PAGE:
First, a little background information on the organizational structure of the KGC ( Knights of the Golden Circle ):
From "Jesse James Was One of His Names" ( 1975 ), by Del Schrader with Jesse James III ( = Orvus Lee Howk ), page 187:
"One of the deadliest, wealthiest, most secretive and efficient spy and underground organizations in the history of the world was The Knights of the Golden Circle, which operated over the globe for sixty-five years ( 1851-1916 ). Ranking below the Golden Circle in this order were The Knights of the Golden Stirrup, The Knights of the White Camellias, The Knights of the Inner Circle, The Knights of the Outer Circle and The International Anti-Horse Thief Association ( TEXYS ). The original Ku Klux Klan was the military arm of The Knights of the Golden Circle. There were several dozen "front" organizations, but only a few received any publicity."
From "Jesse James and the Lost Cause" ( 1961 ), by Jesse Lee James ( = Orvus Lee Howk ), page 14:
[J. Frank Dalton speaking]: " . . . 'Why, do you know, some experts had me die at Brownwood, Texas, along about 1913, some such year. I wasn't there either. But my kin and my loyal friends let it ride, and never let on any differently. Just because the dead man going by the name of Ford happened to have a certain tattoo on his right forearm like many of us had, they once again presumed Jesse Woodson James died, and at Brownwood, Texas. The same tattoo on Jim Sears' right forearm was the cause of another rumor that I had died not far from Florence, Colorado, near Wetmore, Colorado,' said JWJ. 'That tattoo was on the right forearm of each and every member of the Inner and Outer Circle [on these groups, see the information above] as well as upon the arm of each and every official of the International-Anti-Horse-Thief Association [see above], of the old bunch.
The tattoo was a thin ribbon affair with the letters . . . Tex-Y-S, in light blue ink, and tinged with red coloring; just a small, insignificant narrow tattoo on the right, inside forearm,' explained old JWJ, with a grin.
'Jesse R. James [ = Jesse Robert "Dingus" James = the "Missouri Jesse" ] had this same tattoo, and also a red heart tattoo on his same forearm. I don't know why he had that heart inked onto his arm any more than you might know. I do know it's there though, and so do you,' laughed JWJ."
Dear Readers: The version of J. Frank Dalton's POST MORTEM EXAMINATION REPORT which appears in "Jesse James and the Lost Cause" ( 1961 ) ( pages 171-172 ), differs in several particulars from the version of the POST MORTEM EXAMINATION REPORT which appears in "Jesse James Was One of His Names" ( 1975 ) ( pages 277-279 ), which I have given in full in my previous post on this subject. The version of the REPORT which appears in Howk's 1961 book notes the existence of the above-mentioned Tex-Y-S tattoo on the inner side of J. Frank Dalton's right forearm, whereas the version of the REPORT printed in Howk's 1975 book does not list the existence of the Tex-Y-S tattoo on Dalton's right forearm. The 1961 version of the REPORT also lists Lee Howk ( = Orvus Lee Howk ) as being present at the Dalton post mortem examination ( which occurred on August 17, 1951 at the Estes Funeral Home in Granbury, Texas ), while the 1975 version of the REPORT does not mention that Lee Howk was present there.
Why did Orvus Howk not want these 2 particular facts to be known by the readers of his 1975 book? To me it seems it was rather pointless of Howk to eliminate them from the 1975 book, as they had already appeared in the 1961 book, and most of the readers of the 1975 book would doubtless seek out the 1961 book in order to read it, if they hadn't already read it prior to reading the 1975 book. By eliminating these 2 particular facts from the 1975 book, it appears to me that Howk was trying to hide something. Do suppressed photos exist of all Dalton's scars and bullet wounds, but showing the absence of any Tex-Y-S tatoo on his inner right forearm? If such photos do exist, they would prove that the man who died on Aug. 15, 1951 wasn't either Jesse Woodson James ( the "Kentucky Jesse" ) or his relative Jesse Robert "Dingus" James ( the "Missouri Jesse" ), who both, reportedly, had the Tex-Y-S tattoo. If Howk could somehow claim that he wasn't present at Dalton's post mortem examination, it would also allow him to claim that he didn't know whether or not the Tex-Y-S tattoo was present on the right forearm of the actual man being examined. If the man actually prepared for burial by Ben Estes turned out, in the final analysis, to be someone other than J. Frank Dalton, Howk could therefore claim ignorance of this since he wasn't present at the post mortem examination. This evidence ( that is, the fact that the Tex-Y-S tattoo is enumerated in the "1961 version" of Dalton's POST MORTEM EXAMINATION REPORT, but is absent from the "1975 version" of the REPORT ) and train of reasoning leads me to the conclusion that Howk knew, by 1975 at least, that the man actually prepared for burial by Ben Estes was not J. Frank Dalton.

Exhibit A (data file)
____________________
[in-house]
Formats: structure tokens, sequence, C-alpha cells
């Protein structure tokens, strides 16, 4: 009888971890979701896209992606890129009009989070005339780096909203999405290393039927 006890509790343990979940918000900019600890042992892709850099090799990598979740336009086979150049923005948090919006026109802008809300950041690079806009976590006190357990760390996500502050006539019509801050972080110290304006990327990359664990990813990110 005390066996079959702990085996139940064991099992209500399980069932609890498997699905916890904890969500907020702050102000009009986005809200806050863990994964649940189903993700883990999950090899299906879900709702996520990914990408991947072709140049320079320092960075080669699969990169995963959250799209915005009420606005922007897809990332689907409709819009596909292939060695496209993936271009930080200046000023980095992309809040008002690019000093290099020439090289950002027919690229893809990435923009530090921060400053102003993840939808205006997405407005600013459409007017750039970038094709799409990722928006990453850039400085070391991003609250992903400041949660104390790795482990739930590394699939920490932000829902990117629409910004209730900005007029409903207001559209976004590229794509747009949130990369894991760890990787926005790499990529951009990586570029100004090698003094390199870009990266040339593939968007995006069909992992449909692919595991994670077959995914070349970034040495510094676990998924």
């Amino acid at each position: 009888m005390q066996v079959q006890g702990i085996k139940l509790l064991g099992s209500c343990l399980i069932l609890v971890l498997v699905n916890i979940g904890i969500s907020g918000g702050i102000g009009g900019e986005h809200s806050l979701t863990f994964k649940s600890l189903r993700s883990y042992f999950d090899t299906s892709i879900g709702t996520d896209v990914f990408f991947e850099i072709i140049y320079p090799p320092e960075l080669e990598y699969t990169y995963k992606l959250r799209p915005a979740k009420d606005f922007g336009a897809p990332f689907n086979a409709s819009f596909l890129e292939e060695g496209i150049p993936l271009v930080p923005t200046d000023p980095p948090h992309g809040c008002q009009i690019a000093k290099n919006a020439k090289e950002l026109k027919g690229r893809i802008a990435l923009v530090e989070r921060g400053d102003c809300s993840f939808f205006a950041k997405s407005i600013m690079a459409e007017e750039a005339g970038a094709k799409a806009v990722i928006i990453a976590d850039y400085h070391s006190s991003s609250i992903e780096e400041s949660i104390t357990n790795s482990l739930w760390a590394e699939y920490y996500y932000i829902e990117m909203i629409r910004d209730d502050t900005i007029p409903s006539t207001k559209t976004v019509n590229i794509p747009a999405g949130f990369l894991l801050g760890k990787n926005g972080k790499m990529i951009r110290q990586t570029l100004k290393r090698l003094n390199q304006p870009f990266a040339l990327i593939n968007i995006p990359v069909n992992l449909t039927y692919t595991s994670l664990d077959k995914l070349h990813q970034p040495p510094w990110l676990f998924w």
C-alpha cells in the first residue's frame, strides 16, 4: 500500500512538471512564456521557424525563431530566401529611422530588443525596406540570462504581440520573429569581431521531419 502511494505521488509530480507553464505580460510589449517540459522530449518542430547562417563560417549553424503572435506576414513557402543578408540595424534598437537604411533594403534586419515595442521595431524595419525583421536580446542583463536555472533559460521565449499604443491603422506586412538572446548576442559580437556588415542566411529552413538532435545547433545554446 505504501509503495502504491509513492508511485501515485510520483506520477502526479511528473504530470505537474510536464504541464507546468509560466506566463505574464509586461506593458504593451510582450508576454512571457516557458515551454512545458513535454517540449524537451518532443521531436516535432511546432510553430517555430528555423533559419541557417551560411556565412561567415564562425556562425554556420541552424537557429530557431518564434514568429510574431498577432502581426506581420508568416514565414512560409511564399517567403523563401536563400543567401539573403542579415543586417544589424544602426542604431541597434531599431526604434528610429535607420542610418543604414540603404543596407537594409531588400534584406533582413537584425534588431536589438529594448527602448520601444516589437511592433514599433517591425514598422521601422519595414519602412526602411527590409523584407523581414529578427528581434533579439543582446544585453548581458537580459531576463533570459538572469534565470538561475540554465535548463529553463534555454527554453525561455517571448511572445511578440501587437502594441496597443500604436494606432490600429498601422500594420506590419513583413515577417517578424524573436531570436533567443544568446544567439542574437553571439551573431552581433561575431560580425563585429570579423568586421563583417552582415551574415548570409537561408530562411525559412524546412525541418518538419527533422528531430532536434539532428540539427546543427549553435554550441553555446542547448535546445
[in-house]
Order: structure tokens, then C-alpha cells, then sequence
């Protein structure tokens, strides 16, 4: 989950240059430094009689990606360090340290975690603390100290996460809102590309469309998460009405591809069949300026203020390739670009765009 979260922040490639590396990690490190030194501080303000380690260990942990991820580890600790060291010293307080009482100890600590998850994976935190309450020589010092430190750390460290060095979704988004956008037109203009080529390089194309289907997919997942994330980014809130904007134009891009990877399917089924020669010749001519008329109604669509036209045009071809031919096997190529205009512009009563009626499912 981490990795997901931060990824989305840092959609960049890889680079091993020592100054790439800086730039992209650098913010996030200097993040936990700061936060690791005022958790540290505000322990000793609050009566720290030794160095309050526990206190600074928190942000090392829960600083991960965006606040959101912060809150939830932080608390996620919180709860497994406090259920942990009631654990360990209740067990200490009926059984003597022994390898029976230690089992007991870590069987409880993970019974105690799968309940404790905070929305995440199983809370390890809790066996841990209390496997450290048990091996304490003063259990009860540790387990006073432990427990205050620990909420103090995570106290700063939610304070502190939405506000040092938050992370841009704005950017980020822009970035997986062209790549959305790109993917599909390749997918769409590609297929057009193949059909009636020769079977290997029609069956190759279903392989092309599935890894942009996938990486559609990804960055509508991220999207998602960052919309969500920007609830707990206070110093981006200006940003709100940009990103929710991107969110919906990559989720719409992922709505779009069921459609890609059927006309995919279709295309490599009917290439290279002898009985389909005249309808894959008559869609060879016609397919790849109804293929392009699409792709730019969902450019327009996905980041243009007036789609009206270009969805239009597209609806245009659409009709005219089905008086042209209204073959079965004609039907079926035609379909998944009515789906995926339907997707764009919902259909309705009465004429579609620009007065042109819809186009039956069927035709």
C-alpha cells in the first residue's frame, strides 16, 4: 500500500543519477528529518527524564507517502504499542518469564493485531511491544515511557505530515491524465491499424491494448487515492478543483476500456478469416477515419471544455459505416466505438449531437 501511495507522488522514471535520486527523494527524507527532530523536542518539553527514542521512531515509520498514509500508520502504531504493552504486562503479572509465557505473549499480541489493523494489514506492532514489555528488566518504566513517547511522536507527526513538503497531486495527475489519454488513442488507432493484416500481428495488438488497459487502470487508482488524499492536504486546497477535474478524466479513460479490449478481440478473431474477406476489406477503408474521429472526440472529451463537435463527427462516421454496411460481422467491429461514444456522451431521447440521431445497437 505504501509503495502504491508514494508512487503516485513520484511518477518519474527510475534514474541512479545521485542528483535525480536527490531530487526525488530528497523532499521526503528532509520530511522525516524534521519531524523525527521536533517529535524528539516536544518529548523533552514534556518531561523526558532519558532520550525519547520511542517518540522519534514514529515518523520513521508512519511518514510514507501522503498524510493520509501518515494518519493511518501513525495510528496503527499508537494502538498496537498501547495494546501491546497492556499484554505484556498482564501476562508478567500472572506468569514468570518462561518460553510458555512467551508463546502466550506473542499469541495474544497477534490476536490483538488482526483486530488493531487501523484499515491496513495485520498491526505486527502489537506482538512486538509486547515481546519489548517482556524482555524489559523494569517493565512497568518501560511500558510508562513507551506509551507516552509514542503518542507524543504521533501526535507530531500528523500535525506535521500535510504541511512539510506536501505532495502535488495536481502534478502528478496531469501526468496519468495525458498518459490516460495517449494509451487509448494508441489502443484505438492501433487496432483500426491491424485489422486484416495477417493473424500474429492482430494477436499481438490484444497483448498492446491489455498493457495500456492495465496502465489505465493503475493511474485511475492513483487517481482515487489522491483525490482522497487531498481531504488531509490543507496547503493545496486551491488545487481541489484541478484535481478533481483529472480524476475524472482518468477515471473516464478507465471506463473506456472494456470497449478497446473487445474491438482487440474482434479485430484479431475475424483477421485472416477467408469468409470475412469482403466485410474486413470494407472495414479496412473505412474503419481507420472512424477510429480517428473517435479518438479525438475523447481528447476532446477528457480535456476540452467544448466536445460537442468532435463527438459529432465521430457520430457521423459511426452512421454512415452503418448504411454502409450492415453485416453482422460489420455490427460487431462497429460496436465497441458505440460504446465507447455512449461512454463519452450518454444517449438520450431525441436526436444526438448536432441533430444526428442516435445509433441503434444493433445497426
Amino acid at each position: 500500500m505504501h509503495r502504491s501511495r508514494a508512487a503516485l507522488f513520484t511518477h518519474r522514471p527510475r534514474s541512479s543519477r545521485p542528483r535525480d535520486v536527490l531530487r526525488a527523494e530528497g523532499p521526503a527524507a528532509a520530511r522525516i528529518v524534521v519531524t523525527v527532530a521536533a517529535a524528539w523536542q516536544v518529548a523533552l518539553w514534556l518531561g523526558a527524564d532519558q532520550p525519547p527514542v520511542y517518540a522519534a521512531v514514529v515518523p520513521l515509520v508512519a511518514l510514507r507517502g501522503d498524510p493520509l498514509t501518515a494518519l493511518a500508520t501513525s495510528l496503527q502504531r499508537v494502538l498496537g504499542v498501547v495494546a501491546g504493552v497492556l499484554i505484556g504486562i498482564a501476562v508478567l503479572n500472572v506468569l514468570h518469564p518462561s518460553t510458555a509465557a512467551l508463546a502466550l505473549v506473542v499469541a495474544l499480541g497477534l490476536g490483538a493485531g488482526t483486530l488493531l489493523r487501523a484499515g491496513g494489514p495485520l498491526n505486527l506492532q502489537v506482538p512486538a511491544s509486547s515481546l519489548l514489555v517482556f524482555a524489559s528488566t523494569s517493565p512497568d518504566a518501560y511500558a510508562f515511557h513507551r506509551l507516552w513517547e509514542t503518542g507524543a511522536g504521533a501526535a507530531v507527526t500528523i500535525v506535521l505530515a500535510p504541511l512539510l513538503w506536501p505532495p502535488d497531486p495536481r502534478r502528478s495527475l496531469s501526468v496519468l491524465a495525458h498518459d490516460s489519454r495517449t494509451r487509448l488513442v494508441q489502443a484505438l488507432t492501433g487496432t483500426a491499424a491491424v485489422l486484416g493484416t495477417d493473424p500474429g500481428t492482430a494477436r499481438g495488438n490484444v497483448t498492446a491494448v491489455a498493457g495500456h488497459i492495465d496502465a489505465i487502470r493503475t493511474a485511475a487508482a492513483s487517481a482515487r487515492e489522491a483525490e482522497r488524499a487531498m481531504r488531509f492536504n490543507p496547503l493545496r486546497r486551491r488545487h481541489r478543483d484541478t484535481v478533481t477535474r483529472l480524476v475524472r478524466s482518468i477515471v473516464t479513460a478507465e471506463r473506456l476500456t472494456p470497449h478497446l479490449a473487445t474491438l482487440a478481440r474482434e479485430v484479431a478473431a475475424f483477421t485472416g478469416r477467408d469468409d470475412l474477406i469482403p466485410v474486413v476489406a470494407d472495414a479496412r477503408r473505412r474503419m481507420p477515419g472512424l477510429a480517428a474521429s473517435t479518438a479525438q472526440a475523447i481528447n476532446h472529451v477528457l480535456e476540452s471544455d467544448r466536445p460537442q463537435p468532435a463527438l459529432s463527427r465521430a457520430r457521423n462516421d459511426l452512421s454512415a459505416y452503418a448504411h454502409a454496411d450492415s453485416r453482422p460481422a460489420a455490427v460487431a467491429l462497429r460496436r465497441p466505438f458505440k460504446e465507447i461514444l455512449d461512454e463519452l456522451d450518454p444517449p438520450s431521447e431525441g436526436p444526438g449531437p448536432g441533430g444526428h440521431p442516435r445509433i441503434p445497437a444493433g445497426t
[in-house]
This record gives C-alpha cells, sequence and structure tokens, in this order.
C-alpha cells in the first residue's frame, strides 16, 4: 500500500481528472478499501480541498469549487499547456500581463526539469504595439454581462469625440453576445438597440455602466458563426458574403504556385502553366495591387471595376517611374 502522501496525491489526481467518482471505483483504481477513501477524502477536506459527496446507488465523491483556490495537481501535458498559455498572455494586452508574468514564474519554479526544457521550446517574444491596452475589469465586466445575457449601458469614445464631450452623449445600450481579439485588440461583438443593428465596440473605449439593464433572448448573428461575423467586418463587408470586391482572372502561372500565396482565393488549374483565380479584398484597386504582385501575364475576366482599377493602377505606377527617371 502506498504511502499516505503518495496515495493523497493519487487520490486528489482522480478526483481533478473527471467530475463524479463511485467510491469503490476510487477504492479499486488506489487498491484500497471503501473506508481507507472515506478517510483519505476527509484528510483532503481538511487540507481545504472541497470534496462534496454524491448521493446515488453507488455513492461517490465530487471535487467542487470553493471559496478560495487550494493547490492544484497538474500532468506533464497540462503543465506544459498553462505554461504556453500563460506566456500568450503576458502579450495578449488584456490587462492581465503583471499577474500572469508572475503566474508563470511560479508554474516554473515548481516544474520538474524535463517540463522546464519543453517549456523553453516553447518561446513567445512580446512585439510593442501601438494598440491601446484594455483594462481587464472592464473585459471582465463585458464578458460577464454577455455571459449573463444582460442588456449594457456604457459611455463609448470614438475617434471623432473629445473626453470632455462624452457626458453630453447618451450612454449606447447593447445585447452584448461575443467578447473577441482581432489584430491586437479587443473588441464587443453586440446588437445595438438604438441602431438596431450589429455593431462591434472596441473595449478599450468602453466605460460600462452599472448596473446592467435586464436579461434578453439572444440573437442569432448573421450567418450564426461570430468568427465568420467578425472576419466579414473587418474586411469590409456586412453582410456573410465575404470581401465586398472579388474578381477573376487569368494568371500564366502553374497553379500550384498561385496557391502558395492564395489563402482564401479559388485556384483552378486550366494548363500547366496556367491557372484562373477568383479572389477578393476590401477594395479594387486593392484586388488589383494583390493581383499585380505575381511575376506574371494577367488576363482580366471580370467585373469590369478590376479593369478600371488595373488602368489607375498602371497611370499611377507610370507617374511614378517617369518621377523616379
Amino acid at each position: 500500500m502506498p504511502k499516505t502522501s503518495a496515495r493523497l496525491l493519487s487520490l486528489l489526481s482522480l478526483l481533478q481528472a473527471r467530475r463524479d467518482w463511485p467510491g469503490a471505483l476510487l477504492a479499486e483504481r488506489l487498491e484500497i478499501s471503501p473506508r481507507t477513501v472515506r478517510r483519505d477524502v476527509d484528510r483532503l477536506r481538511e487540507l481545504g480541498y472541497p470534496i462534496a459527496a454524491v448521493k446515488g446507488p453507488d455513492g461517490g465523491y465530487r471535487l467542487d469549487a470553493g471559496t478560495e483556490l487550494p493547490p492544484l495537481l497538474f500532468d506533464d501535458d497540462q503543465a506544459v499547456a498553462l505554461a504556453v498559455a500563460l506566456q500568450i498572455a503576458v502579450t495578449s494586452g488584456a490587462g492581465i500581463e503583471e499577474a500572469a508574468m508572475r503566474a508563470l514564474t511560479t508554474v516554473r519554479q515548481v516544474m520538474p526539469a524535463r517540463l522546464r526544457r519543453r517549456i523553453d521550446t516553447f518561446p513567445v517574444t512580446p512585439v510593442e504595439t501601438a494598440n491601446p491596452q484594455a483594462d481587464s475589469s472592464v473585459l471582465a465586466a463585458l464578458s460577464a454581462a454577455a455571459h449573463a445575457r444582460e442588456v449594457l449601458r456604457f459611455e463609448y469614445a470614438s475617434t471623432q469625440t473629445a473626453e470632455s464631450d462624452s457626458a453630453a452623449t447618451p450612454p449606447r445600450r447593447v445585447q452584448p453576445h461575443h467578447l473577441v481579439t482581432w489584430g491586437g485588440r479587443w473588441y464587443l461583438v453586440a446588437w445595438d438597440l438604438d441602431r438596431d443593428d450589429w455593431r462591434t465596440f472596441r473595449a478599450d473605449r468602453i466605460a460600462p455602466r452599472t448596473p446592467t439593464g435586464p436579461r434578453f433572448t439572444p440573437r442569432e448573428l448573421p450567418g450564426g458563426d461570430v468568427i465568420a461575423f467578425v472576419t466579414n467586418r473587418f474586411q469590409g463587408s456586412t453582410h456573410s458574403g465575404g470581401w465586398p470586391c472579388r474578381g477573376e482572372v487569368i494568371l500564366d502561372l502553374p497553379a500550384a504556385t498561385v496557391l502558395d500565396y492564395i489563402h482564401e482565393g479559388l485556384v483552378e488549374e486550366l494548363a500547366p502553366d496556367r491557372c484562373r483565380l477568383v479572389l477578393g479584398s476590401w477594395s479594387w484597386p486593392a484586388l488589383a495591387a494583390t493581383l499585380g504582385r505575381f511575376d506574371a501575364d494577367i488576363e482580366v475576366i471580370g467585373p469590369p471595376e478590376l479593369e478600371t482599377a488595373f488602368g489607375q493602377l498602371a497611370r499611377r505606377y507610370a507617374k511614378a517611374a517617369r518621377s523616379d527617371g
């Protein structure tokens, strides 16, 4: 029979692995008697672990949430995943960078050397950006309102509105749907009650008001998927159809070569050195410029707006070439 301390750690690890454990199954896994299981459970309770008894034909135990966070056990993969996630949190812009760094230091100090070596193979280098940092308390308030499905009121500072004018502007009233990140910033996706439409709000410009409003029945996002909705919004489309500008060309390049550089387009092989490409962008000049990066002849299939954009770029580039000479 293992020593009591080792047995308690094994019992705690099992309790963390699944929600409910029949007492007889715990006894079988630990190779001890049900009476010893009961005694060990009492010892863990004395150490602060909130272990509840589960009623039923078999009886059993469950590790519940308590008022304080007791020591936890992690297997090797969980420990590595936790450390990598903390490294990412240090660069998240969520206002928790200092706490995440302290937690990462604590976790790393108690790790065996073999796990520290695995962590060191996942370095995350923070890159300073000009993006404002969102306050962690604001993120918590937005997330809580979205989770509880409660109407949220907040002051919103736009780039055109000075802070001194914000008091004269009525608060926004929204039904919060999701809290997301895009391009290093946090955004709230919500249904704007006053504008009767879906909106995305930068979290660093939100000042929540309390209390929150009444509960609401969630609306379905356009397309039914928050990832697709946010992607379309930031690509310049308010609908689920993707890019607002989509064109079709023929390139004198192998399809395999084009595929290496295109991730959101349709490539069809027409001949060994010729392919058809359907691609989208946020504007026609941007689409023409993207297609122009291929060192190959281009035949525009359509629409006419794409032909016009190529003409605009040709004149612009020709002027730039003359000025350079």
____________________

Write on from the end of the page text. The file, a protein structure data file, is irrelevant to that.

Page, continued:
Given below, for the convenience of readers who may not have access to Howk's "Jesse James and the Lost Cause" ( 1961 ), is a verbatim transcription of J. Frank Dalton's POST MORTEM EXAMINATION REPORT, as it appears in that book.
( from "Jesse James and the Lost Cause," pages 171-172 ):
"THE STATE OF TEXAS, COUNTY OF HOOD
POST MORTEM EXAMINATION held upon the body of JESSE WOODSON JAMES, alias J. FRANK DALTON, and other aliases during his lifetime, said examination being held at the ESTES FUNERAL HOME, Granbury, Hood County, State of Texas, on August 17th, 1951 A.D. The body of JESSE WOODSON JAMES then being held pending funeral arrangements at the said Este's Funeral Home. Jesse James died at 6:45 P.M., August 15th, 1951.
The examination disclosed before several witnesses present at the time and at the same date of August 17th, at about 3:00 P.M. of that date, the following: TO WITT: